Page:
Jan 02, 2015 04:07 PM EST
While their families and colleagues must undoubtedly think about them 24 hours a day, it seems that most residents of Earth never find themselves pondering what life must be like for the elite six astronauts aboard the International Space Station (ISS) just outside our atmosphere. Orbiting the Earth in a giant space-bound laboratory, life can get pretty interesting. And something even as innocuous as the ball drop of a new year can turn into something entirely note-worthy.
Take for example, how the crew of Expedition 42 rang in the new year of 2015. And guesses as to how many times they were able to celebrate the momentary phenomenon?
"The Expedition 42 crew orbiting Earth on the International Space Station got the opportunity to celebrate New Year's Eve a whopping 16 times as it circled the globe at 17,500 miles an hour" spokespersons from NASA said in a press release issued new year's day.
Bet you didn't see that one coming. It turns out that while drifting through space may play all sorts of tricks on your internal clock, it does offer a once-in-a-lifetime opportunity of passing through 16 different time zones in a single day.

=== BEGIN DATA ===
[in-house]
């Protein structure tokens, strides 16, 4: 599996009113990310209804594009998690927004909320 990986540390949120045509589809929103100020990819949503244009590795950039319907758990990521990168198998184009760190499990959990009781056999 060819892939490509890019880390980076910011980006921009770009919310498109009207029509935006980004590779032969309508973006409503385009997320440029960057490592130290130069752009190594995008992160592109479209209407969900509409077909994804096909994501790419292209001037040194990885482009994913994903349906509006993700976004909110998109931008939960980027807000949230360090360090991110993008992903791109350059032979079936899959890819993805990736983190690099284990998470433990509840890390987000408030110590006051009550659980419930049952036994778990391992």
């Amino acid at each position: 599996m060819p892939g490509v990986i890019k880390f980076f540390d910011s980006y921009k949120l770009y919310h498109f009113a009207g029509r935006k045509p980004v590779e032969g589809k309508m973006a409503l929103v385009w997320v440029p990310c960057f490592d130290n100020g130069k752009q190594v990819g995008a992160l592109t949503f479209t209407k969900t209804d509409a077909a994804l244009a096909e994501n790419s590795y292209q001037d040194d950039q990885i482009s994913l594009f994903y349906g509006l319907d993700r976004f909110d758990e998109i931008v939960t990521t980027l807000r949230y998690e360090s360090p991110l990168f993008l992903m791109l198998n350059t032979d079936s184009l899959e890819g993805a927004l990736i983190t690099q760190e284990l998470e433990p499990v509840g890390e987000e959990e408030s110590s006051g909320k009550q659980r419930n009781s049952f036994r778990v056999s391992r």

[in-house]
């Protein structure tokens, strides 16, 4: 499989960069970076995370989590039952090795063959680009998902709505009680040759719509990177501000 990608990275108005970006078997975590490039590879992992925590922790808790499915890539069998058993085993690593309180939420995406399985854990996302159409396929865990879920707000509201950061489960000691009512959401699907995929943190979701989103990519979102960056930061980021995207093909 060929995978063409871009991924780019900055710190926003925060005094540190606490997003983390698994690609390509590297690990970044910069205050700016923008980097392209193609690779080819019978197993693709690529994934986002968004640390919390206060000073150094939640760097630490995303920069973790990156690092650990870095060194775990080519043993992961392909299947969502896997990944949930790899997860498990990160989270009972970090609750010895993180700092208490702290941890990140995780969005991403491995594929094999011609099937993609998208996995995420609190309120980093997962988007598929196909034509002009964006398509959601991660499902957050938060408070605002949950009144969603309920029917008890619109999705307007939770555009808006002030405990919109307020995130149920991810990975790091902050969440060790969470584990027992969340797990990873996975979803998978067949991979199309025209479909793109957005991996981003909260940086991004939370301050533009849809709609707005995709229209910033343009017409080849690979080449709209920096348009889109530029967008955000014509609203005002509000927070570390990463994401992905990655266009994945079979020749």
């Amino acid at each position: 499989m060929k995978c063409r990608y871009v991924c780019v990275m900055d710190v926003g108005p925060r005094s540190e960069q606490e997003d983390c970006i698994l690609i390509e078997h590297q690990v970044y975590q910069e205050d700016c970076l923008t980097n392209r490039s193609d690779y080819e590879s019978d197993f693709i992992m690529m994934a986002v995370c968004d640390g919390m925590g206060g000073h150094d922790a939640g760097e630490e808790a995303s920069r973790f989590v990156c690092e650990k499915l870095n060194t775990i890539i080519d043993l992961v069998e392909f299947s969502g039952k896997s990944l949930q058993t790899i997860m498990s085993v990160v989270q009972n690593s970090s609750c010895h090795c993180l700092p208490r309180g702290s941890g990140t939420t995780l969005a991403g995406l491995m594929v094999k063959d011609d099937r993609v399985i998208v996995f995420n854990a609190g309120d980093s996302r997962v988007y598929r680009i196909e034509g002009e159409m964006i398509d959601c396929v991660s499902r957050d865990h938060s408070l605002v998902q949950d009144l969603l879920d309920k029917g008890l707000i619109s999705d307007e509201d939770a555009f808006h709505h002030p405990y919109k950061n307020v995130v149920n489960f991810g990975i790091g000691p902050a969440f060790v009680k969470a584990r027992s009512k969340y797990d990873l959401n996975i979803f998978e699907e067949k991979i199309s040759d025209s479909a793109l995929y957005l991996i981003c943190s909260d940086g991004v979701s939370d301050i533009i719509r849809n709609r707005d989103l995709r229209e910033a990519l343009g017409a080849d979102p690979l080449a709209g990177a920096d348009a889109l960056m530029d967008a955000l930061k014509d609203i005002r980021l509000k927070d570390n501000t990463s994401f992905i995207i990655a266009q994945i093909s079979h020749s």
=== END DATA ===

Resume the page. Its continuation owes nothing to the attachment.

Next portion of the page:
Although the ISS crew, which includes NASA Commander Barry "Butch Wilmore, Terry Virts, SA astronaut Samantha Cristoforetti and Russian cosmonauts Elena Serova, Anton Shkaplerov and Alexander Samoukutyaev, were not able to pop champagne or clank on pots and pans, the team was able to stay up late during their sleep shift and toasted in the new year several times with toasts of fruit juices.
New Year's Day (Jan. 1) was a day off for the crew, who spend their short stints in Earth's outer orbit working on round-the-clock experiment, but after an eventful start to the new year, NASA and the crew have plans of bringing 2015 to new heights. With new missions, new technological advancements, and the arrival of two new experiments when SpaceX's resupply spacecraft arrives on Tuesday Jan. 6, NASA is hopeful that 2015 will continue in its momentum from the vast space achievements of 2014, and so is the crew of the ISS.
Want to see your New Year's Message from the Expedition 42 crew? Follow the link, and find out exactly how the team rang in the new year, and what they have to say about the momentous start: https://www.youtube.com/watch?v=VXvYcIbFVzs&list=PLiuUQ9asub3Qq1AQRirDI-naOwo1H5gaB&index=1
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